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For 2 PC's to access the same ISP, is a hub *and* a router necessary or just the hub?

Mar 29th, 2002 09:44
Lars Gaarden, Anthony Boyd, raad sneder,


The short answer is that you need a router with NAT/masquerade 
capability, and that the router and PCs are connected through a 
hub/switch.
The long answer:
Every computer connected to the Internet has a unique IP address.
When you connect to an ISP, you usually only get a single address.
Thus, to share a single internet connection all your local PCs
must look like a single address to the rest of the net. This
is often called 'Network Address Translation' or 'IP masquerading'.
In other words, you need something that supports NAT on the
border between your internal network and the connection to your
ISP. In addition, all PCs on your internal network must be
connected through a hub or switch.
A typical shared internet connection will look like this:
            ---------     ------------
ISP -------| NAT Box |---| Hub/Switch |-- Internal network
            ---------     ------------
The 'NAT Box' can be a stand-alone router with NAT functionality,
a Linux PC with IP masquerade, a Win98SE+ PC with Internet Connection
Sharing (ICS) enabled. There are even some ADSL and Cable modems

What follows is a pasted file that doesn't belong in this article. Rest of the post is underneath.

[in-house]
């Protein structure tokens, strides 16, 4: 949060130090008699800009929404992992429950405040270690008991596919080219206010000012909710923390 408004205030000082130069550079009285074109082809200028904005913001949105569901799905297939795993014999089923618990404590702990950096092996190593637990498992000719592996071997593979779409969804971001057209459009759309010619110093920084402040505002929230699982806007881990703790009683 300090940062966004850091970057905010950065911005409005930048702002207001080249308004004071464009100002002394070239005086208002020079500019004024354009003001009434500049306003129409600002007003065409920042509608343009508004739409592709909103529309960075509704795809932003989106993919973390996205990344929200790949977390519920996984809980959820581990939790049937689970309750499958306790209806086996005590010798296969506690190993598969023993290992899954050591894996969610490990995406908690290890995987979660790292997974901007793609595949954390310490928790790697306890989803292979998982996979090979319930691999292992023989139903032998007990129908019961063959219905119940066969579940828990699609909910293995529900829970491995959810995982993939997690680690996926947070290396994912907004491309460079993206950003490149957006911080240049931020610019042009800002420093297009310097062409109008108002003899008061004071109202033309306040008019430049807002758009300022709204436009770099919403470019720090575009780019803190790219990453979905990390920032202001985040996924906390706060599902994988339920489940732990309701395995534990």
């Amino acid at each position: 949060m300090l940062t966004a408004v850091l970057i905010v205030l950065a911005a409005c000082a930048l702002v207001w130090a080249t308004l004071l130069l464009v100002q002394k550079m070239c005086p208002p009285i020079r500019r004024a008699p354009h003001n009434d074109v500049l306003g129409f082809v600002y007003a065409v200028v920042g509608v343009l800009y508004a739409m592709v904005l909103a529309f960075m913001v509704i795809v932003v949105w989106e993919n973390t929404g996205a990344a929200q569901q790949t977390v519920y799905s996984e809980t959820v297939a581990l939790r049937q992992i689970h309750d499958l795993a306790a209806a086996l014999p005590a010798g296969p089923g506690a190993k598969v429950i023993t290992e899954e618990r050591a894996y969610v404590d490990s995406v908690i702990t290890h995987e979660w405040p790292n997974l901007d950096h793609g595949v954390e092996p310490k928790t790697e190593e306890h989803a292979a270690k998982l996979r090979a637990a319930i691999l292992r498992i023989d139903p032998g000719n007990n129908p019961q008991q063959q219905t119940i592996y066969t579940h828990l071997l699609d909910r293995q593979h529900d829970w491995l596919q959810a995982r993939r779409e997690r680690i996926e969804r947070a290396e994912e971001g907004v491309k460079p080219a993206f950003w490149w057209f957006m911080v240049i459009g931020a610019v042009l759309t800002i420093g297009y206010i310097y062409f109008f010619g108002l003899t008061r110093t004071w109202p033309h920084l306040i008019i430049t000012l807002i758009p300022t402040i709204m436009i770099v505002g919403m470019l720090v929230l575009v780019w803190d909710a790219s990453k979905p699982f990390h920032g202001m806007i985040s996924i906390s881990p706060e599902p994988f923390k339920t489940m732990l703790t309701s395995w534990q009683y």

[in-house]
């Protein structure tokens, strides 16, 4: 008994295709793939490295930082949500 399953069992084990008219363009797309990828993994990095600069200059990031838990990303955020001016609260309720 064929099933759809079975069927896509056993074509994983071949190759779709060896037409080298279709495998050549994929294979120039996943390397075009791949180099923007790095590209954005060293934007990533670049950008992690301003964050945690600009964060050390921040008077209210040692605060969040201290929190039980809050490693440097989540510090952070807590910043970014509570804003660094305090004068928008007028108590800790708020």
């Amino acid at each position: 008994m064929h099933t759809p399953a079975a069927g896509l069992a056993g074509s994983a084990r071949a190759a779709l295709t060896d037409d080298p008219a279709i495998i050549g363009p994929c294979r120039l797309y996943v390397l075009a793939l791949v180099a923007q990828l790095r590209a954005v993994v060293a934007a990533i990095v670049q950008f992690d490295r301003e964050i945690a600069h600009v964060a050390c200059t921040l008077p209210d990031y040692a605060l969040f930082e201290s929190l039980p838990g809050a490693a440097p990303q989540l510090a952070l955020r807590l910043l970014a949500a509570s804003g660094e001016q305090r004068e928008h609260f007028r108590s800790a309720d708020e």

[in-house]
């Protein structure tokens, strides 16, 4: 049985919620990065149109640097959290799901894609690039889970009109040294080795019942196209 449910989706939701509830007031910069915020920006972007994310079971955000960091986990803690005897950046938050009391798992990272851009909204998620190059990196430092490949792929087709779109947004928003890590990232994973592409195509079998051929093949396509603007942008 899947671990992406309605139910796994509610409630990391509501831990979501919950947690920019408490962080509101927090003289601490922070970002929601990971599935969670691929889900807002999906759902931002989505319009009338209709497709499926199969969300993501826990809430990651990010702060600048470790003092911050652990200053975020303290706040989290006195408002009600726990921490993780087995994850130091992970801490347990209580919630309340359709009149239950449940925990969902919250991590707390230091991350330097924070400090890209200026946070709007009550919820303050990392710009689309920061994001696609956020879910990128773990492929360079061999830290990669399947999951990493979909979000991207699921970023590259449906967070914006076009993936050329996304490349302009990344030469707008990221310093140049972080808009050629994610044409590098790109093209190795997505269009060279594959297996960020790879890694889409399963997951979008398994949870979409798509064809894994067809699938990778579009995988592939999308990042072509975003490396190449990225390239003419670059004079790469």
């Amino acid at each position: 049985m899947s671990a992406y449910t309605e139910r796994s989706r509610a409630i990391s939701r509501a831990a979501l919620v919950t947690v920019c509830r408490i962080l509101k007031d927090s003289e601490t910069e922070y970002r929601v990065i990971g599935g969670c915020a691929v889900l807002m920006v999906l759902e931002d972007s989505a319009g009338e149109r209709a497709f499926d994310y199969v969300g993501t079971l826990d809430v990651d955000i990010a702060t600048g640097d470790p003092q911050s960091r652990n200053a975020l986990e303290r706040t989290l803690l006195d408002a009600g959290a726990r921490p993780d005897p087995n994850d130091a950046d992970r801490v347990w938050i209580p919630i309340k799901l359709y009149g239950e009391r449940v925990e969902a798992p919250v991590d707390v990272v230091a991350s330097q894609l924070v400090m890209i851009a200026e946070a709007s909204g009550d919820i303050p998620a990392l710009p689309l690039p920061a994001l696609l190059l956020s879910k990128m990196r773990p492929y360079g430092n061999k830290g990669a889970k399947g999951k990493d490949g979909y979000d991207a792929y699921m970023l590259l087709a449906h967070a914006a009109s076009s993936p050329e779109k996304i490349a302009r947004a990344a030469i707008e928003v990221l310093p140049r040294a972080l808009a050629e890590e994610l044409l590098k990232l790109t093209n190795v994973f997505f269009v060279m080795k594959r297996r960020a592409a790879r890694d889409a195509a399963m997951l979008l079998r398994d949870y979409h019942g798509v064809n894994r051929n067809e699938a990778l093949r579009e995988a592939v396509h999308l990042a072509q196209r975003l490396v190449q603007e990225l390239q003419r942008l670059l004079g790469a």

with integrated NAT functionality.
Hubs, switches and routers:
A hub/switch is the glue that holds your local network together, a
router is a bridge between your network and other networks.
Hubs and switches are essentially the same - they connect PCs and
other network devices on the same network (LAN). Switches are more
intelligent than hubs and are better at handling large amounts of
traffic (many devices talking at the same time). The performance
between a hub and a switch is in most situations negligable on a
home network.
There is one special case that is worth mentioning.
If you only have 2 PCs, you don't need a hub. Instead you can use a
cross over cable to connect them directly. If you also have a computer
with Win98SE or later, you can use ICS. Then we get a 'budget' internet
sharing solution without a stand-alone router or hub:
        -----   cross-over  -----
ISP ---| PC1 | ------------| PC2 |
        -----     cable     -----
      ICS enabled